See thousands lining up to buy papers, radio valiantly trying to fill the gap, and New York’s mayor reading comic strips over the air.
Available from the Prelinger collection of “ephemeral film” at archive.org, “Seventeen Days” is a New York Daily News color documentary about a New York City newspaper delivery drivers’ strike in 1945, especially interesting to media historians because the strike showed how strongly readers’ valued their favorite newspapers.
The clip above gives the film credits and delivery-drivers strike background, and starts to show striking images of endless lines of would-be readers flocking to newspaper offices for over-the-counter sales. And people today think the Internet is addictive! Not only was it the final summer of World War II, it was an era when, as the narrator says,
“Part of this normal life was newspapers, taken as a matter of course by everyone, so regular and complete a part of normal everyday living that finding newspapers on the newsstands, buying them morning and night, was taken pretty much for granted.”
In 1945, the narrator points out, New York City still had eight major daily newspapers, and there were 14,000 newsstands on the city’s streets to sell them. He notes that the 17-day strike was “the time of all times for radio,” but adds that even with expanded newscasts, radio wasn’t enough for the news-hungry audience. The first clip finishes with statistics about direct sales to readers who came to the Herald Tribune printing plant to get the paper.
In the second clip, switchboard operators at The Herald Tribune take calls from information-starved readers, while customers line up at The Journal American and the Mirror, in the marble foyer of The Sun and for blocks along shadowy side-streets by the World-Telegram. The New York Times and Daily News even drew big crowds after dark for the morning papers’ early editions, which wasn’t as great for the color film documentarians.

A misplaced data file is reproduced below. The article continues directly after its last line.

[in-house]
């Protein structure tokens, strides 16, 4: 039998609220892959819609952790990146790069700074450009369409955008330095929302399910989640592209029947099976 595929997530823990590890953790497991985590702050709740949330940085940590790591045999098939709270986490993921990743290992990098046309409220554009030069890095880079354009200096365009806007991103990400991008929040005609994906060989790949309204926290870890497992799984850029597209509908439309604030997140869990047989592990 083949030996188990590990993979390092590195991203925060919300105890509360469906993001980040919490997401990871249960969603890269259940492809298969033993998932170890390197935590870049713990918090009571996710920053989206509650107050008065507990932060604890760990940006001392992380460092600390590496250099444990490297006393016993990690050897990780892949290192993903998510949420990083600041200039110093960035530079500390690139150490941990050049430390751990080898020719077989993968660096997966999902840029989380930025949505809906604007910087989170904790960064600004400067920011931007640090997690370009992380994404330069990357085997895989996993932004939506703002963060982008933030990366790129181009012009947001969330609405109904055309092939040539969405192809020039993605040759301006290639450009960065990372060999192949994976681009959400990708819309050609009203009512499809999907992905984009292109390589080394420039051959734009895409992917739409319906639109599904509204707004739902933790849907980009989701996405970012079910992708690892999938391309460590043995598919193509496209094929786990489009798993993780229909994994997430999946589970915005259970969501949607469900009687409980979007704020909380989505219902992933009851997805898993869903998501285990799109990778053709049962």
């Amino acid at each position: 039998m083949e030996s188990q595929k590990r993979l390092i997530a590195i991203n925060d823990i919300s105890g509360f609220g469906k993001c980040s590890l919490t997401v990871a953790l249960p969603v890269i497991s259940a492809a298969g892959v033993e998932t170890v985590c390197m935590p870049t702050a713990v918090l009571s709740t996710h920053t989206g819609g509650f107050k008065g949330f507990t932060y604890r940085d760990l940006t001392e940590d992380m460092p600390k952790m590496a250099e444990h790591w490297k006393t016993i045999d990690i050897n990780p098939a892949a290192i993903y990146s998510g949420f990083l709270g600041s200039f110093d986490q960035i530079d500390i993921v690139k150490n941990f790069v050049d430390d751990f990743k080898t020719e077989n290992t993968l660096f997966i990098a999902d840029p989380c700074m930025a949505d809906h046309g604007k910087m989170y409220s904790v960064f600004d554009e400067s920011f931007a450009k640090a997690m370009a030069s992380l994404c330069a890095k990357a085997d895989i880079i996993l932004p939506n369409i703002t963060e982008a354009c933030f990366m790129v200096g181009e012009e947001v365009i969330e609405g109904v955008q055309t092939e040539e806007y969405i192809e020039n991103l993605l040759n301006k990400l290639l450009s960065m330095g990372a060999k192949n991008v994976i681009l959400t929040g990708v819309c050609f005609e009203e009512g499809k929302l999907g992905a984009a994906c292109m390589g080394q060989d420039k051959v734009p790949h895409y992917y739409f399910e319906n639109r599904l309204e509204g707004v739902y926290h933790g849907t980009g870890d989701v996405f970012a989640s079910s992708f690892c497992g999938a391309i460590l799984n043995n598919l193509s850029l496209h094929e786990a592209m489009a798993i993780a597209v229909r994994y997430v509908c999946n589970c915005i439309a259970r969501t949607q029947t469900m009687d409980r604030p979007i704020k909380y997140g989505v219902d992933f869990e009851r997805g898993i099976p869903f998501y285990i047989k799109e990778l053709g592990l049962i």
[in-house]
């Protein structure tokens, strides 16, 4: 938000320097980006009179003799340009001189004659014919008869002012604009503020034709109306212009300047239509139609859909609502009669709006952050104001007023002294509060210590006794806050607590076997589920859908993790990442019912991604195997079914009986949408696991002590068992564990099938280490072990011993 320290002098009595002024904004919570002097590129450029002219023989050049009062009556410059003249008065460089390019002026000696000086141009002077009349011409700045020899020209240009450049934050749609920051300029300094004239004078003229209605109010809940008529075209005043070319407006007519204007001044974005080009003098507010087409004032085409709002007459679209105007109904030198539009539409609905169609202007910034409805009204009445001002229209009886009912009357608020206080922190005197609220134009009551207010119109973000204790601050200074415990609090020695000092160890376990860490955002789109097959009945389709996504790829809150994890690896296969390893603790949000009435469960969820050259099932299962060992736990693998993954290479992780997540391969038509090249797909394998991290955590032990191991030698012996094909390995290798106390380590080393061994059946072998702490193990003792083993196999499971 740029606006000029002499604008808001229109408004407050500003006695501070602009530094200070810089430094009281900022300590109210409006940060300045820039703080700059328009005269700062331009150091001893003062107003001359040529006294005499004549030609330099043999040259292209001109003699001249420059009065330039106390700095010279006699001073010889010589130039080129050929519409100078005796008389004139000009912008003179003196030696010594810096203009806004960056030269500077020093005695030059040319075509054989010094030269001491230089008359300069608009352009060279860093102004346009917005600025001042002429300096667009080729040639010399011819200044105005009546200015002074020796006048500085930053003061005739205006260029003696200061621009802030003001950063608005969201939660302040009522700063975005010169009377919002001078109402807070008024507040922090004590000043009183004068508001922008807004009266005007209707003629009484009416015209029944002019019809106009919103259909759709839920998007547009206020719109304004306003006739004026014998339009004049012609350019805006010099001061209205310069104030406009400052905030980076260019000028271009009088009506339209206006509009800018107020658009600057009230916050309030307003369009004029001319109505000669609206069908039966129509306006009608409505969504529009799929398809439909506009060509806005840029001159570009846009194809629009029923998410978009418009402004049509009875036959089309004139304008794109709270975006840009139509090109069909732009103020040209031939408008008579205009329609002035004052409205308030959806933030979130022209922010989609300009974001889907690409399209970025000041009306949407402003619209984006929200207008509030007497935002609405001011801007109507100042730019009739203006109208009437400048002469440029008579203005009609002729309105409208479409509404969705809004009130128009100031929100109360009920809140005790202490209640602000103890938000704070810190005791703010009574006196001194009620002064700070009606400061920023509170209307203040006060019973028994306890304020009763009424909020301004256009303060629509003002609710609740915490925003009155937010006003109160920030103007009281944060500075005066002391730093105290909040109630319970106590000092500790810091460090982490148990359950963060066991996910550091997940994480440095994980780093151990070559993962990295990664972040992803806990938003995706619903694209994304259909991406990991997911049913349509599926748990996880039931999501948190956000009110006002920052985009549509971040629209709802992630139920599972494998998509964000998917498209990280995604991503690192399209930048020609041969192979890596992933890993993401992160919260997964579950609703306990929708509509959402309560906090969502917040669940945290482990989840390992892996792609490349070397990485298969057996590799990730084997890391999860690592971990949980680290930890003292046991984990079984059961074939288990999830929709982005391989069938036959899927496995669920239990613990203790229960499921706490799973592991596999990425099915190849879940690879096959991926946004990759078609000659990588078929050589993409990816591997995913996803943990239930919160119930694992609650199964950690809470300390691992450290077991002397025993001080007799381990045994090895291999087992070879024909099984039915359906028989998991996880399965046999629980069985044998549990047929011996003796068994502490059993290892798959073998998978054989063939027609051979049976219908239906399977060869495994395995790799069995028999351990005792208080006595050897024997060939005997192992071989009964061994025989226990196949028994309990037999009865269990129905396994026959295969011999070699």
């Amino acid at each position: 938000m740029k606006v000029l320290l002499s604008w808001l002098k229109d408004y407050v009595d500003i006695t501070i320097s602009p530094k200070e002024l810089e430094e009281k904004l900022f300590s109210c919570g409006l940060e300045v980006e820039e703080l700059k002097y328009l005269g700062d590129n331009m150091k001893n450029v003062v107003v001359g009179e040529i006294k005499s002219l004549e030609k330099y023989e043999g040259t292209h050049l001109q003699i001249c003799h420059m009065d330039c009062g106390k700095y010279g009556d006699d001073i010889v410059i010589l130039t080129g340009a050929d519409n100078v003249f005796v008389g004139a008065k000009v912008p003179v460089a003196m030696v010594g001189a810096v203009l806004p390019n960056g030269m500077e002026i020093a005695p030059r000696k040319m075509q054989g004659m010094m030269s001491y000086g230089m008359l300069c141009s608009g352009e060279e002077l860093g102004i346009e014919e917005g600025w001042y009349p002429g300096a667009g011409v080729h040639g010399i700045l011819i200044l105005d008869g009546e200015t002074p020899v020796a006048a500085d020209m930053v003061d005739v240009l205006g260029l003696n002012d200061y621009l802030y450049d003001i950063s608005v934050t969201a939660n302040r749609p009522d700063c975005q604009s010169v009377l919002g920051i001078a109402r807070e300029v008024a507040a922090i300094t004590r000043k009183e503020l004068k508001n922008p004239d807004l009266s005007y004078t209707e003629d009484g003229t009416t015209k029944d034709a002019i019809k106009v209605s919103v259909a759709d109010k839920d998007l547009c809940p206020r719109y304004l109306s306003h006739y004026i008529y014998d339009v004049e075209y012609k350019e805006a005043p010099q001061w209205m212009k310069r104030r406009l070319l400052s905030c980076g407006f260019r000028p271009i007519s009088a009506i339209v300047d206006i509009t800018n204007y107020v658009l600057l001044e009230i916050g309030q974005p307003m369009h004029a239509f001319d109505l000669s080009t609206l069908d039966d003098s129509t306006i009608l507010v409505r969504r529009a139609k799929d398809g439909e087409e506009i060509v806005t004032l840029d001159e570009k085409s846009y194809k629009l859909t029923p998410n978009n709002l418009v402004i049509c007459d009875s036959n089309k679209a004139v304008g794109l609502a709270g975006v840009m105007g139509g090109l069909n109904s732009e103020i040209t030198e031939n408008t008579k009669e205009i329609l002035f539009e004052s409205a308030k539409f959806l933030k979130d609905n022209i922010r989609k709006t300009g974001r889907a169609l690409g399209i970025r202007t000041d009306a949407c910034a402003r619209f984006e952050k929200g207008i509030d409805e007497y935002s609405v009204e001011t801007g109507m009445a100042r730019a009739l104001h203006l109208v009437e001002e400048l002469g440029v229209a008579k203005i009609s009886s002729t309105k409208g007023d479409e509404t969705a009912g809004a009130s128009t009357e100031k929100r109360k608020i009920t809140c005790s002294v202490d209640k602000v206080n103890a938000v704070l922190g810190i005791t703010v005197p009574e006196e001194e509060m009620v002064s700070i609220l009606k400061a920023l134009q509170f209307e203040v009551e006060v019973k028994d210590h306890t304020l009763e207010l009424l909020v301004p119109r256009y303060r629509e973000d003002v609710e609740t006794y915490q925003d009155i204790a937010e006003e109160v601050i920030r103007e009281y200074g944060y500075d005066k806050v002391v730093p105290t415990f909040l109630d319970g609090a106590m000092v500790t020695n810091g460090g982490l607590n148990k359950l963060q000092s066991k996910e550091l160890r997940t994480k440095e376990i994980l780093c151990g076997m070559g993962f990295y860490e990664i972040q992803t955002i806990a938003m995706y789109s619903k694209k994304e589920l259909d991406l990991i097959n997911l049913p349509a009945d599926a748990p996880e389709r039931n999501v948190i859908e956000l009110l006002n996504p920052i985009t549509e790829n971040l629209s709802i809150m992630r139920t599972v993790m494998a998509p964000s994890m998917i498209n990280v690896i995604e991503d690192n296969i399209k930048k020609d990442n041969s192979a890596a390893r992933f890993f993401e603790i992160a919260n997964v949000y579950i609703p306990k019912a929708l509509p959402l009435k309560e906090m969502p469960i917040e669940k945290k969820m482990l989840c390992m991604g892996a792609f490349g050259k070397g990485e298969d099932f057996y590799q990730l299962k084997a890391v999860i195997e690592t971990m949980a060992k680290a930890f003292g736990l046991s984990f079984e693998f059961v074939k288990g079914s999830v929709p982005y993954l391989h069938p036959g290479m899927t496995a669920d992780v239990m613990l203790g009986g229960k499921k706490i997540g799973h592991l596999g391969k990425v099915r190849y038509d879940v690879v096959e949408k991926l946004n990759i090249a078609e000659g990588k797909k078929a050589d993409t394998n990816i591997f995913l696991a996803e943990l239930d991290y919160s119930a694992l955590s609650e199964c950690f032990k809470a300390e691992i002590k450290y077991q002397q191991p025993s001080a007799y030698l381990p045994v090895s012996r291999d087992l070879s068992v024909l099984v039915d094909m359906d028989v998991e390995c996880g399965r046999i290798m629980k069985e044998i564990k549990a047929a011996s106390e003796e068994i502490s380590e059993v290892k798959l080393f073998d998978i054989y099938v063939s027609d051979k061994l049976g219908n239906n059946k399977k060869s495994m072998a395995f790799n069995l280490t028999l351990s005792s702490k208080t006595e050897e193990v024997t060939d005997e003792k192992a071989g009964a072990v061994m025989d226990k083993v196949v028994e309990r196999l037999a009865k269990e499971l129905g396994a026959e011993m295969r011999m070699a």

The final segment includes one of the best-known anecdotes about the strike: Even New York’s Mayor LaGuardia tried to ease newspaper readers’ suffering — by reading the Sunday funnies to them on the radio.
You can download the full film in various resolutions at archive.org, but I’m unable to “embed” the site’s player here because of my site host’s software limitations. Fortunately, “UnknownWW2InColor,” by Romano-Archives, a historical archive based in Milan, Italy, has divided the “Seventeen Days” film into three five-and-a-half-minute parts and uploaded them to YouTube, which WordPress does allow me to put on this page.
Bernard Berelson — What Missing the Newspaper Means (1949)
Clyde Bentley, “No Newspaper Is No Fun—Even Five Decades Later,” Newspaper Research Journal 22, no. 4 (fall 2001): 2-15.
More on newspapers in popular culture:
Classic films about journalists, many now available online for free.
Classic radio dramas about fictional and real-life reporters, from Clark Kent and Lois Lane to Nellie Bly, H.L. Mencken and Walter Winchell: http://jheroes.com